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Blog

All things Kryptonics wheels. Classic Photos, stories, and interviews about the beginning of skateboarding and the future ahead of us. 

Filtering by Tag: KryptonicsStartrac

#kryptour

Dusters

What is #kryptour? Our Kryptonics Ambassadors and Brand activists will be posting photos of the new Kryptonics Star Trac Wheels and/or people riding them in iconic locations around the globe.

Why don't you do the same? Take your Krypto's out for a ride and shoot a photo of them wherever and whenever you feel it is worth sharing with the world. Tourist attraction? Good! Meeting a celebrity? Go for it! Visiting a famous skate spot? Nail it!

Go to Kryptonics.com/kryptour to see the instagram feed, to add to it just Tag #kryptour and always remember to geotag the location while posting on Instagram or Facebook. Best pictures will get props and re-shared by Kryptonics.

Kryptonics Interviews: Jerome Bevilacqua

Dusters

An Interview With Kryptonics Global Brand Activist Jerome Bevilacqua

When did you begin skateboarding? 
Back in 1976 I remember watching a documentary on TV showing a new trend in California: we could see people riding flat boards on wheels, picking up food at the grocery, then riding down the pavement. A few month later I saw my first skateboard and got it for my 10th birthday.

Where were you living then? 
I was born and raised in Lille, North of France, in the Flanders, close to the Belgium border and across the Channel, England. 

Did you play other sports as kid? 
Skateboard, Rollerskates, BMX (I rode a Raleigh Rampart in 1979). I started wind-surfing with my elder brothers in 1980. 

What type of skateboarding did you do when you began? Slalom? Freestyle? Vert? 
In the 70’s one had to try everything: hippie jump and barrel jumps over my friends ! I loved slalom too – I lived in a flat land. We had a steep quarter pipe to learn “3 wheels out” and “aerials”. I had two set ups at that time : a solid Logan on Mid-Tracks then Gull Wings, and a G&S Fibreflex on ACS 651. And two sets of Kryptonics : blues and reds 65. I used to change and mix them all the time.

When did you first ride Kryptonics? 
1977 - I had a stiff oak board (Logan) upgraded with Road Riders. I borrowed a board from a friend, a Sims Quicksilver set up with red Kryptonics. I felt like I was riding a magic flying carpet. I was hooked.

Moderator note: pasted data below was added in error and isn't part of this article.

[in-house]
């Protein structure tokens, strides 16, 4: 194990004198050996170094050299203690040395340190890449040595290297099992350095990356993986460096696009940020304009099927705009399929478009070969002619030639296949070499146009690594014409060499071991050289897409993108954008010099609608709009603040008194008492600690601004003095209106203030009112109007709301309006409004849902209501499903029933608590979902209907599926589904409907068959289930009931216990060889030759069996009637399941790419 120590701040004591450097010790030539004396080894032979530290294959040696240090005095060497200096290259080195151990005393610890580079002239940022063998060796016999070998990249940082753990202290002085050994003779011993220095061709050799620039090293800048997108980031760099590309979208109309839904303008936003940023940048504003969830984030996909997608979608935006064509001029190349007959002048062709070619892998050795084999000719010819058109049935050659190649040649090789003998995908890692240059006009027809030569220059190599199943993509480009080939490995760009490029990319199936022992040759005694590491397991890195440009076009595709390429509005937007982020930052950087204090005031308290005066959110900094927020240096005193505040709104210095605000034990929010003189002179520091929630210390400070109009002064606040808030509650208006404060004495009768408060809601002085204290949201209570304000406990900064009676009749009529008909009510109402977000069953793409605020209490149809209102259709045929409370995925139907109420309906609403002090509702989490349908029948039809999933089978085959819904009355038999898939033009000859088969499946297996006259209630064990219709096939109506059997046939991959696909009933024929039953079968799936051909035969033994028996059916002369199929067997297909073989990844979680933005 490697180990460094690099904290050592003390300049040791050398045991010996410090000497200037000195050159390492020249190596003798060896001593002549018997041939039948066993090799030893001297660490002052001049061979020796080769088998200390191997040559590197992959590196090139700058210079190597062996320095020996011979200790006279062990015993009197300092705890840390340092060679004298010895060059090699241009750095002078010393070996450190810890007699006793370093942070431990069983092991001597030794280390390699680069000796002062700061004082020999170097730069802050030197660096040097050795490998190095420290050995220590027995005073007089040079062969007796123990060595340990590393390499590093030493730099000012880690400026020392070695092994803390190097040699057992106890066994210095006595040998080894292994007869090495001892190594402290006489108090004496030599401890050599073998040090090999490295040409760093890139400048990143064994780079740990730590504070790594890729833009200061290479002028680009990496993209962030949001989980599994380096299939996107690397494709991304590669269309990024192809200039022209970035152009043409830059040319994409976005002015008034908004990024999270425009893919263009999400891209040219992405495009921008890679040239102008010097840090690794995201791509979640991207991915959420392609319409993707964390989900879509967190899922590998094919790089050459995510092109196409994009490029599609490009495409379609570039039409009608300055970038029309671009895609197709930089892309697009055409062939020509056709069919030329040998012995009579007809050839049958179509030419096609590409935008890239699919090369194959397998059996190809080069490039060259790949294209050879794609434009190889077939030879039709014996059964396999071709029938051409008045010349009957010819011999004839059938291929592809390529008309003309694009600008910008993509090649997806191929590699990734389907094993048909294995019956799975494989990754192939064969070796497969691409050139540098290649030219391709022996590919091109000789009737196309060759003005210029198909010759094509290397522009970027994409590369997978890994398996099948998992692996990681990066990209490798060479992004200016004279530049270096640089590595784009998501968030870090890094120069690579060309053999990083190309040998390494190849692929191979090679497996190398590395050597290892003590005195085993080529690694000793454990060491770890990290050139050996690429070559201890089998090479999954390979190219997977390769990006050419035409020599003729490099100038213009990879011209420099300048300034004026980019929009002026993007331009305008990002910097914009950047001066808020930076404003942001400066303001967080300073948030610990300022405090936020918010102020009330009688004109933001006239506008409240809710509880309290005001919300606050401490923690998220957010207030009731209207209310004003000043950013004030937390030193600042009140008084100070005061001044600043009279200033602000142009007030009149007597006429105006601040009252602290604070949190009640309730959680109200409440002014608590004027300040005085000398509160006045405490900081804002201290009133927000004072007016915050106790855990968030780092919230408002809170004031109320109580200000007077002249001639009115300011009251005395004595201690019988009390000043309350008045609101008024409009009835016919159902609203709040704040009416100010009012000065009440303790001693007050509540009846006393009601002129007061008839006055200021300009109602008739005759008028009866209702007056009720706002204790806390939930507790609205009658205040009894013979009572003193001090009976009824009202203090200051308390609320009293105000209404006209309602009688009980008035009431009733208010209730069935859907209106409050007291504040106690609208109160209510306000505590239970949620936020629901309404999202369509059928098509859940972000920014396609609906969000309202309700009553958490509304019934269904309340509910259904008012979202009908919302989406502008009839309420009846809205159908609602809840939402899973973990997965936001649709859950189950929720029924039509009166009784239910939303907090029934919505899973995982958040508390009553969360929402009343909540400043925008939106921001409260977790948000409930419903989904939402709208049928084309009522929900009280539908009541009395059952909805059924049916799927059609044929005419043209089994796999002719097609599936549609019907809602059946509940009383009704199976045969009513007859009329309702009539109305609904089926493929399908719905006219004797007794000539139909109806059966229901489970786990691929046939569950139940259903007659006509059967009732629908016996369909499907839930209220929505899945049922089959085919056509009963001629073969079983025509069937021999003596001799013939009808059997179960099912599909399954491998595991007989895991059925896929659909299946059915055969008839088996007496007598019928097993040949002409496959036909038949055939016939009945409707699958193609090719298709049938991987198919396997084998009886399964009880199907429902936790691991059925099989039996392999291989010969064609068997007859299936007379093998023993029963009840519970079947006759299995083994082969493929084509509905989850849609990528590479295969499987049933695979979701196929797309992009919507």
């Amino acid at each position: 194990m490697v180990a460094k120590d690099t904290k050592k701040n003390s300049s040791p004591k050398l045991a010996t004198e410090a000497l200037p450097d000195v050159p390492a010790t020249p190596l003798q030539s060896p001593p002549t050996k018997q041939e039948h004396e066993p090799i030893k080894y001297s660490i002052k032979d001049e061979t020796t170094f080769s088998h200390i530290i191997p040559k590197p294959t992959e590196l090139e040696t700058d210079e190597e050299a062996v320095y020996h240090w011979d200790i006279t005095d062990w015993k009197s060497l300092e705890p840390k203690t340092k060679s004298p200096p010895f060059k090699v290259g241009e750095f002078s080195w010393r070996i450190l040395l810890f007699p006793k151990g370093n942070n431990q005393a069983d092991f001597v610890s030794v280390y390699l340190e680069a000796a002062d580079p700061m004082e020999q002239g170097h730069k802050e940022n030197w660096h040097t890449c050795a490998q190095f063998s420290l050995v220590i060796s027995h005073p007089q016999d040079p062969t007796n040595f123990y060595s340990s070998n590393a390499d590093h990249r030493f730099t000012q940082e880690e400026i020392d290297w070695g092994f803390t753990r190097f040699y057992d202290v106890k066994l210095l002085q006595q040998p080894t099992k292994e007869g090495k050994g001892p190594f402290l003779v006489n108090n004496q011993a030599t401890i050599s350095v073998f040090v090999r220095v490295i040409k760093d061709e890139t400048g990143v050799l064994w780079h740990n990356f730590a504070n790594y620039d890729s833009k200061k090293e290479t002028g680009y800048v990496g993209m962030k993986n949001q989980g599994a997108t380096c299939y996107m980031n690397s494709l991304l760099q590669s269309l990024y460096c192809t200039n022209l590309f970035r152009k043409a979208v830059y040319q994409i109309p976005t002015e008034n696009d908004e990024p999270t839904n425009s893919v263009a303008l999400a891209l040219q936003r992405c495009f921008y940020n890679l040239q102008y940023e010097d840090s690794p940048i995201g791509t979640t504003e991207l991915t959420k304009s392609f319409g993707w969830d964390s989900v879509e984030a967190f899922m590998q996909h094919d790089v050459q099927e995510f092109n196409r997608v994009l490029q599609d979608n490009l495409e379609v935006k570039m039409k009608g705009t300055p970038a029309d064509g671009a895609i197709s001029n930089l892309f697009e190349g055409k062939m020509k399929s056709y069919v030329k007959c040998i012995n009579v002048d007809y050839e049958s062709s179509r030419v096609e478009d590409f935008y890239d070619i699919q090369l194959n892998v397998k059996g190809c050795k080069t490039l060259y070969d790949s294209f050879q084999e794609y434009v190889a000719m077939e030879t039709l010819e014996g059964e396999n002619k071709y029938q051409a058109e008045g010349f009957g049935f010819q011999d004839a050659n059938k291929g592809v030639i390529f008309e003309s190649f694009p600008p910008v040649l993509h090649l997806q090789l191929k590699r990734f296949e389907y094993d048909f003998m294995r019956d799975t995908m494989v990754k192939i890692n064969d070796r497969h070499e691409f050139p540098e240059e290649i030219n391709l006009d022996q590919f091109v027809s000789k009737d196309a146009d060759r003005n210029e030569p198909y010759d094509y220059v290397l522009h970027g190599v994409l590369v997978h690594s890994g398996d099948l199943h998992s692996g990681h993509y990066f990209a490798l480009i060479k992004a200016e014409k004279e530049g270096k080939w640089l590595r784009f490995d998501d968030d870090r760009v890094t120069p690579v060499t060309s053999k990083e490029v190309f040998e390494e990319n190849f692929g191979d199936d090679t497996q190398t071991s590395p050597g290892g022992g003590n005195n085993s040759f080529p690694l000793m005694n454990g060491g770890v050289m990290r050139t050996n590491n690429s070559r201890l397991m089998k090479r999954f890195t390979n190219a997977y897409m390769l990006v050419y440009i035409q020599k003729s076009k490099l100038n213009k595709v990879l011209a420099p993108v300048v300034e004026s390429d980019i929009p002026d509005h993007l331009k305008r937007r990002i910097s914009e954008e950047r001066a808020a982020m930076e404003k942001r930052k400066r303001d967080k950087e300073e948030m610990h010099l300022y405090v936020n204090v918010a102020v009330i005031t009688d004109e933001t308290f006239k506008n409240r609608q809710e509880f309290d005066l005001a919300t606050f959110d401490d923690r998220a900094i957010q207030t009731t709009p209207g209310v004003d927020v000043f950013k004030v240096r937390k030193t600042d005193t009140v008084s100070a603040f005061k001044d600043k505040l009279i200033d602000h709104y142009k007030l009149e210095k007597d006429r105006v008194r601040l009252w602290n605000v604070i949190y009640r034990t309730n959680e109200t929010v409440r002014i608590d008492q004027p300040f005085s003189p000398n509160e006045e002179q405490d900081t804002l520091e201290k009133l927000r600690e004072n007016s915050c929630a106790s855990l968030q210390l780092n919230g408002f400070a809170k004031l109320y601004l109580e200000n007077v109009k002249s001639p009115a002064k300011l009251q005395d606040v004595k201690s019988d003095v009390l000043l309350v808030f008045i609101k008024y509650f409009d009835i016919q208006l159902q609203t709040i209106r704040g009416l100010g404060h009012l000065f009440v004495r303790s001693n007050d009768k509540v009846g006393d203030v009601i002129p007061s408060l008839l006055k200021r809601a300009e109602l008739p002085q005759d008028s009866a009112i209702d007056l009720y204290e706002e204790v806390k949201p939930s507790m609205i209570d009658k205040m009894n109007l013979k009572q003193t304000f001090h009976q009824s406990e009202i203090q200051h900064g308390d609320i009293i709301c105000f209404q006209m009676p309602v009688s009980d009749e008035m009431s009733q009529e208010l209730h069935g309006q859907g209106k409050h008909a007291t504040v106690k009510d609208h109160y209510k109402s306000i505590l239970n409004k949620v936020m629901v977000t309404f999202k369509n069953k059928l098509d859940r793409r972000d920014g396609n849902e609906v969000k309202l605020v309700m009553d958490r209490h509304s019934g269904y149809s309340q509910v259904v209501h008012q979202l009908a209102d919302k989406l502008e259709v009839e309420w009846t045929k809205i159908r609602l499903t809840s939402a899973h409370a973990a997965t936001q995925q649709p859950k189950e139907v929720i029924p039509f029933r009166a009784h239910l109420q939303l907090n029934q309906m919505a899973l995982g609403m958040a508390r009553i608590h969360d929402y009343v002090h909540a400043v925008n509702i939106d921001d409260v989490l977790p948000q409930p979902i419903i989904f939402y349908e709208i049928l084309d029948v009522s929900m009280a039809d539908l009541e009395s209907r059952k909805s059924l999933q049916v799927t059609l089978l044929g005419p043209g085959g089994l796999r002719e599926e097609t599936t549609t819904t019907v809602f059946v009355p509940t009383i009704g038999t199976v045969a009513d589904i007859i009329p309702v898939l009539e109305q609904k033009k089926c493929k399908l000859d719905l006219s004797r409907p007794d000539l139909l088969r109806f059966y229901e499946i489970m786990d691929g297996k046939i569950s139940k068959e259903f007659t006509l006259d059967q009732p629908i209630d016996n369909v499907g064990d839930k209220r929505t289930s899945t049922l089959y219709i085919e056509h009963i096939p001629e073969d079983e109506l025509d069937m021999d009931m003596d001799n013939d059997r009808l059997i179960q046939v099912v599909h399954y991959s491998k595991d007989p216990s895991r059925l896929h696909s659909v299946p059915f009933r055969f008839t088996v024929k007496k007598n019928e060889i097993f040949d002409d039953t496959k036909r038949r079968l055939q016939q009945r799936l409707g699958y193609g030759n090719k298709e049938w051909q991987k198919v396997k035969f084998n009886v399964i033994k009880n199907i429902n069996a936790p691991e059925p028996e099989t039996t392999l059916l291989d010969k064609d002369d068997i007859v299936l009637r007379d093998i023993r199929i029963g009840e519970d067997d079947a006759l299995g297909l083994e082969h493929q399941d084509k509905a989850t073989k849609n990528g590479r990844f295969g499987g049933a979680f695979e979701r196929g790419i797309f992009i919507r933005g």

What color wheels/size did you ride? 
I switched from reds and blues, then ended mixing front blues and reds back. In those days 65mm was comfortable, 70mm was considered huge. Later I turned to 70mm reds - they are still my favourite wheel nowadays. I have it stuck in my mind now: red wheels are faster! 

How much better were they than the competition? 
Above all challengers: they gave you the edge. Faster, firmer, smarter. They determined how you would skate: grippy carve for reds or slash and slide for greens (and everything in between for blues). Moreover they gave you style!

What was your favorite Kryptonics ad from back in the day? 
So many! There was no internet then. Actually we’d wait for the next issue of the Skate Board Magazine to discover new adds, or sneak in USA imported mags shared as priceless relics! I think “We blue it” was among my favourites.

What is your favorite memory from skateboarding in the 70’s and early 80’s? 
There was a wide lane, good tarmac, ending in a sharp L turn. When I was riding down that road I always felt like a “california dream”. Reading both fright and pleasure in your partner’s eyes while doing catamarans is always a good memory. 

What is your favorite memory in skateboarding? 
Meeting buddies and trying to share that strange inner feeling you get when carving the perfect line.

When and why did you you become so passionate for Kryptonics wheels?
I had had good times on Kryptonics and felt crossed when they were underrated or looked down upon for wrong reasons. They were not the hype they were not supported by any kind of advertising and a whole generation still had to discover them!

Have you always ridden them?
Yes. And I still do! Actually I ride many wheels and consider Kryptonics as my milestone. Some may be more grippy bigger brighter driftier or else they stand the comparison. Their ‘buttery slide’ is incomparable.